FISSION URANIUM CORP. and Special Projects Inc (SPI, Calgary), are pleased to announce the filing of a patent application for an invention entitled “System And Method For Aerial Surveying Or Mapping Of Radioactive Deposits”. The invention relates to an airborne system and method for surveying a geographic area to detect and map the locations of radioactive geological deposits, such as boulders and clusters of rock.
The invention results in a particularly high-resolution survey and is an improvement over known airborne surveying methods for radioactive deposits. The invention led Fission to discover the high-grade uranium boulder field at its Patterson Lake South (PLS) property in Canada’s Athabasca Basin, home to the world’s richest source of high-grade uranium.
Ross McElroy, President, COO and Chief Geologist of Fission Uranium, commented,
“Using our patent-pending survey system, enables us to quickly and effectively explore large areas for radiometric anomalies. Our system has proved to be incredibly sensitive and accurate in locating anomalies of interest and provides a “leading-edge” ability to find occurrences of radioactive soil, boulders and outcrop at surface that may represent uranium.”
Radiometric surveys are regularly employed in exploration to detect and map natural radioactive emanations (from uranium, thorium and potassium), from rocks and soils. Meteorological conditions, the topography of the survey area, the influence of the Earth’s cosmic environment, the height of the sensor above ground and the speed of the aircraft are some of the variables which affect radiometric measurements. The invention resulting from the collaboration between Fission’s technical team and SPI is particularly sensitive to addressing these variables.
Prior to the Fission/SPI invention, airborne prospecting for radioactive minerals has been generally carried out by flying a fixed wing aircraft equipped with large detectors relatively high altitudes and high speeds over a geographical region to be surveyed. However, data collected in such a manner often does not allow for detection of localized geological deposits such as boulders and clusters of rock due to the large footprint of the measurement and the resulting background-to-boulder signature ratio. Additionally, many legacy systems, which used a combination of towed magnetometer sensors and large detector systems, lacked the electronic navigation and data acquisition tools required to collect and compile the information in a manner required to detect localized geological deposits.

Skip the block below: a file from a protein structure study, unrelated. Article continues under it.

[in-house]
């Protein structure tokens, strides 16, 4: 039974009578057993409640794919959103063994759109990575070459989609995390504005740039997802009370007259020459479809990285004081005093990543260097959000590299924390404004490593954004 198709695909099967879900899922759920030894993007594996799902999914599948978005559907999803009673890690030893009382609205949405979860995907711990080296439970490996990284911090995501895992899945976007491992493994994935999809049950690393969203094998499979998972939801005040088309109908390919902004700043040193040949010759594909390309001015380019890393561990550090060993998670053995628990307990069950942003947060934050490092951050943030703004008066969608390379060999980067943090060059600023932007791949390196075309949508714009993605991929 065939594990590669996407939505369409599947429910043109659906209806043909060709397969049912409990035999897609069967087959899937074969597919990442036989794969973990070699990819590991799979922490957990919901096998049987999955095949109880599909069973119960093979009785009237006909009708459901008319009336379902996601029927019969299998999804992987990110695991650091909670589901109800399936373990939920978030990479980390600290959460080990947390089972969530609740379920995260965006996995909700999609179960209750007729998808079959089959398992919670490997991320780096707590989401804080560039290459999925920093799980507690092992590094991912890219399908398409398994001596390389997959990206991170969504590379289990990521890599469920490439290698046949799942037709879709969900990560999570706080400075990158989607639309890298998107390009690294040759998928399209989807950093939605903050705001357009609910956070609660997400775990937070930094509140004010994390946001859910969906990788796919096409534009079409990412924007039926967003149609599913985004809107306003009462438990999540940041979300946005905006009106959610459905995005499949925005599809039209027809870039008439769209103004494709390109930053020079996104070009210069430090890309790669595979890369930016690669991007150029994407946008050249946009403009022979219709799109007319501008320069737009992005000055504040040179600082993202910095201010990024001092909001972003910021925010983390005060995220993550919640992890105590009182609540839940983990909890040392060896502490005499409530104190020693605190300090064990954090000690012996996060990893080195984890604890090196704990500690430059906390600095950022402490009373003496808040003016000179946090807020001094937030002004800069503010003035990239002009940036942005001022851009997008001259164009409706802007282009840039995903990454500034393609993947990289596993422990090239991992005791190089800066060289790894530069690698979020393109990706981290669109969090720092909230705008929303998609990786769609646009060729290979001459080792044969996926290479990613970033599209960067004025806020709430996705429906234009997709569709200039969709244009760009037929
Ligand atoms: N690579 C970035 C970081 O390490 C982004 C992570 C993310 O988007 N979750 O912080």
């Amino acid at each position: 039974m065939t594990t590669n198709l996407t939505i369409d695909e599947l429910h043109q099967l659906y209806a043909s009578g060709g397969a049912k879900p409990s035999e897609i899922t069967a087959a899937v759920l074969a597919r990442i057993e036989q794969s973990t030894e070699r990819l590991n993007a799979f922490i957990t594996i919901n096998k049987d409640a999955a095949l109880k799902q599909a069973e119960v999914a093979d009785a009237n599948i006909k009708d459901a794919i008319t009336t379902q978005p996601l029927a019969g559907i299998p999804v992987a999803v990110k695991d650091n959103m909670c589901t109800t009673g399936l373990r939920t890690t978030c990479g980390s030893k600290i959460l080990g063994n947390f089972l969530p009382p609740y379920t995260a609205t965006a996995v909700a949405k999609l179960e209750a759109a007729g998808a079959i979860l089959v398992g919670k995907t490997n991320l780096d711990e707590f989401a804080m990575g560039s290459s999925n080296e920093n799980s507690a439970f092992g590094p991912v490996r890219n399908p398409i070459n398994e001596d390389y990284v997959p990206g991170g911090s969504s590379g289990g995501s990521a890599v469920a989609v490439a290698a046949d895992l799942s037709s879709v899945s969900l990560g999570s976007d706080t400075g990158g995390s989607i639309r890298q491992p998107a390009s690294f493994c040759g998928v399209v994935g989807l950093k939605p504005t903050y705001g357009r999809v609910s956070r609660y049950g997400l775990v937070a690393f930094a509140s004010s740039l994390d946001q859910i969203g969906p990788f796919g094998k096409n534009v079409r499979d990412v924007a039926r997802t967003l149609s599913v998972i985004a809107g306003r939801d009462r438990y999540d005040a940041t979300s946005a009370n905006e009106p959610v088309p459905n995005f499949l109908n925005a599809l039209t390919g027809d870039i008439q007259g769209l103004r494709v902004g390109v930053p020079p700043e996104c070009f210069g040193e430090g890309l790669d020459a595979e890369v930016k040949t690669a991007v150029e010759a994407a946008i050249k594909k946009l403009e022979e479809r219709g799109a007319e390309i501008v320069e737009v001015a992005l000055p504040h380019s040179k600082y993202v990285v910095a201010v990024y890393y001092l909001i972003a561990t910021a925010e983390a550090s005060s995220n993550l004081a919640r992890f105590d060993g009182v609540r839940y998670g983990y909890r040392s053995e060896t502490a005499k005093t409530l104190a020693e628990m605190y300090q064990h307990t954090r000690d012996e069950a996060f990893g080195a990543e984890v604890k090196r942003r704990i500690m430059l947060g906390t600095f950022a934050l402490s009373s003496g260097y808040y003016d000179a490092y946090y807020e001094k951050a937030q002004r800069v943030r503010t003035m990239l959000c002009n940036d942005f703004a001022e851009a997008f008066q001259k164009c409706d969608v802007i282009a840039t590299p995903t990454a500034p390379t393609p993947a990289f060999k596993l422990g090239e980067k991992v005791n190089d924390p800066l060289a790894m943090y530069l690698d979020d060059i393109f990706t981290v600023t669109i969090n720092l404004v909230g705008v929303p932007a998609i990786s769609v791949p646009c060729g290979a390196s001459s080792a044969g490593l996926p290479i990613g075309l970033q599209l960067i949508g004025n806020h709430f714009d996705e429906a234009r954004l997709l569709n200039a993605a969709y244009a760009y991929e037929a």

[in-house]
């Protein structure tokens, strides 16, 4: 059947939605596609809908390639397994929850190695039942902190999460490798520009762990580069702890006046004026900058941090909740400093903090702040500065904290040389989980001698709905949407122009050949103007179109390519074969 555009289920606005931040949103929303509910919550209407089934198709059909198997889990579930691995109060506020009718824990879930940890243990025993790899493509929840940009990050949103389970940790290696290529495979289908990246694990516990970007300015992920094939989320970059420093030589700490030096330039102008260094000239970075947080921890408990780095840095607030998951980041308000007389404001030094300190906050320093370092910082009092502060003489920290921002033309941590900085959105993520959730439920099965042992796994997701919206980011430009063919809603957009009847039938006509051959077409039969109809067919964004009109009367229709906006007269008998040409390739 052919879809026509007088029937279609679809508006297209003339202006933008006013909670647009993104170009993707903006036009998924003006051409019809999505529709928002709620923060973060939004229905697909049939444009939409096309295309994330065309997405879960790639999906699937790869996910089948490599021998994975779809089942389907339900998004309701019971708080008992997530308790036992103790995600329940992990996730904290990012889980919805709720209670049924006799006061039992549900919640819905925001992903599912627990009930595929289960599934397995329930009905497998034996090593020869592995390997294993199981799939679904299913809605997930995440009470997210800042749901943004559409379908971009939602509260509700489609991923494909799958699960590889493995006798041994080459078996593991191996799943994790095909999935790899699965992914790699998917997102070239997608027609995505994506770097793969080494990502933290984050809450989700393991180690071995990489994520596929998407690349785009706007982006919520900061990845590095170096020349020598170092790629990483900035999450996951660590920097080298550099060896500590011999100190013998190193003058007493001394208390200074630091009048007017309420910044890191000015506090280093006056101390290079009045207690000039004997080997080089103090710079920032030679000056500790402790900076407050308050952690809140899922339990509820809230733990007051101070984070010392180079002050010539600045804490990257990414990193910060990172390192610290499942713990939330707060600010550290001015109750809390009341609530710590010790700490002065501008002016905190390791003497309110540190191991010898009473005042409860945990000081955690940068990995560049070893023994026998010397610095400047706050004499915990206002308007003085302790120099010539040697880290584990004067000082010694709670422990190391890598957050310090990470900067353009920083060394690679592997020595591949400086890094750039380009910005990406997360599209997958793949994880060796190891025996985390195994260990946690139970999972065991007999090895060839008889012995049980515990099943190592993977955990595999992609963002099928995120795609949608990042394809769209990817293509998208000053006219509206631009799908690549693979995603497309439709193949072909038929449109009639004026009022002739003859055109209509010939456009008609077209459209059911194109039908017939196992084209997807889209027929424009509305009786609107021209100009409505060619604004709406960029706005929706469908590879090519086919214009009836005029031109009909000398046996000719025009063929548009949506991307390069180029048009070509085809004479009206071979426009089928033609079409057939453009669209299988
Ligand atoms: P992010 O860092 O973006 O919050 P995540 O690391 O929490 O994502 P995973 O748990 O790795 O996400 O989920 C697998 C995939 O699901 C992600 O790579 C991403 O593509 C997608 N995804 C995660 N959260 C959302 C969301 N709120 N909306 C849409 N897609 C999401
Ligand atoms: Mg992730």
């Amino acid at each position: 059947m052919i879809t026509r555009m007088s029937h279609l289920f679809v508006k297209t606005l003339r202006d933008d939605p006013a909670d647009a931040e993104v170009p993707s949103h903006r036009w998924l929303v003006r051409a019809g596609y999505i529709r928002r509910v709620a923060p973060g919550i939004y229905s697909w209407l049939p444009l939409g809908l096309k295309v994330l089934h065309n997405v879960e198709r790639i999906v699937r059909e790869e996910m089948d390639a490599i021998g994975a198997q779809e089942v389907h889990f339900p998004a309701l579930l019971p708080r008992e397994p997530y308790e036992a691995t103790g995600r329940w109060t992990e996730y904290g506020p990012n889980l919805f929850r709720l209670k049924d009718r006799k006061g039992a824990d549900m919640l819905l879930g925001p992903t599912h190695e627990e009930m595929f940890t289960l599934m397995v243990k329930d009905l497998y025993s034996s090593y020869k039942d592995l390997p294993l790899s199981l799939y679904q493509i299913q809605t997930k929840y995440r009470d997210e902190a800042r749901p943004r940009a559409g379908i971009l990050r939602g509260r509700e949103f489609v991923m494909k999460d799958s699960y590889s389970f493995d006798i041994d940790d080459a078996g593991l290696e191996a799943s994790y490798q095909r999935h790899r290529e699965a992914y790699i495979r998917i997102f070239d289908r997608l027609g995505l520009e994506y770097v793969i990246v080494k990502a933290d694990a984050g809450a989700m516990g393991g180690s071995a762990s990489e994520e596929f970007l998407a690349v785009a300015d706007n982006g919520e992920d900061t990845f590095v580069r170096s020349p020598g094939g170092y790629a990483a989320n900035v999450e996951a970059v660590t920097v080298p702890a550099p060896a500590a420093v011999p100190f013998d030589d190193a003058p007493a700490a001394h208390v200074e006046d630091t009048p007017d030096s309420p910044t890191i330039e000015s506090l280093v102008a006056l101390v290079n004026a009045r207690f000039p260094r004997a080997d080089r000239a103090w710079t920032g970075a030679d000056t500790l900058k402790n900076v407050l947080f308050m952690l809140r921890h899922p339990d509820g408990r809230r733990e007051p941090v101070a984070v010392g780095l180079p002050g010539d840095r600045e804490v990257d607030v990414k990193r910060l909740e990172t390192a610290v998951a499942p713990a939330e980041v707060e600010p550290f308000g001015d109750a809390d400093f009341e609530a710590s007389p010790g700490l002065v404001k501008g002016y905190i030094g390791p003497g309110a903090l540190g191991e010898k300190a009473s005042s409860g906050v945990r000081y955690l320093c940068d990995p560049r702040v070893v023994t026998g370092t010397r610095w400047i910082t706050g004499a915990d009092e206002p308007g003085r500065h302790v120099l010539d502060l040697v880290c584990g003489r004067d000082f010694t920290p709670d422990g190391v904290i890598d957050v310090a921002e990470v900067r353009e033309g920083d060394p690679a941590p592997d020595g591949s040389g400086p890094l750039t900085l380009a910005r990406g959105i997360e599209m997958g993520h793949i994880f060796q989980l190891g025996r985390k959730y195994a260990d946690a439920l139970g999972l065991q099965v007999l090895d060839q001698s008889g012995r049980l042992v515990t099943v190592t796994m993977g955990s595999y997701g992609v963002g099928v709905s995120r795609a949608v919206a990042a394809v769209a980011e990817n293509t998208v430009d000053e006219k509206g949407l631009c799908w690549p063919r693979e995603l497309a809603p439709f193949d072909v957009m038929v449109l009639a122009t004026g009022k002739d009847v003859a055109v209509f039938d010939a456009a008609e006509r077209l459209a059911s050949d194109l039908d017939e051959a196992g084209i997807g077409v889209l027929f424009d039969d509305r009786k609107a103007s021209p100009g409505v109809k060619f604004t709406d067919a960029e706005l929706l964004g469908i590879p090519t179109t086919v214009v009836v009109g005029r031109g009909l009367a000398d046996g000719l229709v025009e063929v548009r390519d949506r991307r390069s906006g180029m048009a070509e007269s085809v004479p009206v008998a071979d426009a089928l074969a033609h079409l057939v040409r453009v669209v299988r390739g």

The Fission/SPI invention utilizes a fixed wing aircraft using at least one radiation detector element to fly at an ideal height and speed over a geographic area and store the radioactive signal data. Furthermore utilizing advanced processing technology to map the radiation signal data to accurately identify and flag high priority points, which in the case for PLS resulted in the discovery of the high-grade uranium boulders.
FISSION URANIUM CORP. announces the discovery of two significant and strongly radioactive uranium source anomalous regions on its 100% owned North Shore property in the Athabasca Basin, Alberta. The Northern and Southern anomalies occur within the south-central part of the project area near the southern boundary. The discovery was made using Fission and Special Project Inc’s (‘SPI’) high resolution magnetic and radiometric airborne survey technology which is currently patent-pending (see news release July 16, 2013).
The Northern anomalous region occurs within a 1.5km x 0.5km area and contains several parallel trends up to 300m. The Southern anomaly is located approximately 7km to the SW of the northern anomaly and is characterized by being narrow (1 to 10m wide) and can be traced for up to 3km.
Ross McElroy, President, COO, and Chief Geologist for Fission, commented,
‘We are very encouraged by this strongly radioactive discovery, particularly as we used the same technology to locate the boulder field at Patterson Lake South (PLS). While the expansion of our PLS discovery is our main task, following up these new results at our North Shore property is also a priority.’
In August 2013, using a fixed wing aircraft, SPI flew a 12,257 line km high resolution airborne magnetic and radiometric survey at 50m line spacing over the entire North Shore project. The radiometric system uses a calibrated gamma spectrometer which is able to differentiate between uranium, thorium and potassium and also determine the relative concentration of each element.
The radiometric data was collected and processed and anomalies were picked based on elevated total counts with correlated elevated uranium concentrations. The width and responses of the peaks indicate that some of the larger anomalies present are likely to be part of the outcrop/sub crop as opposed to boulders. This is indicated by a generally wider anomaly which is easily seen on multiple lines.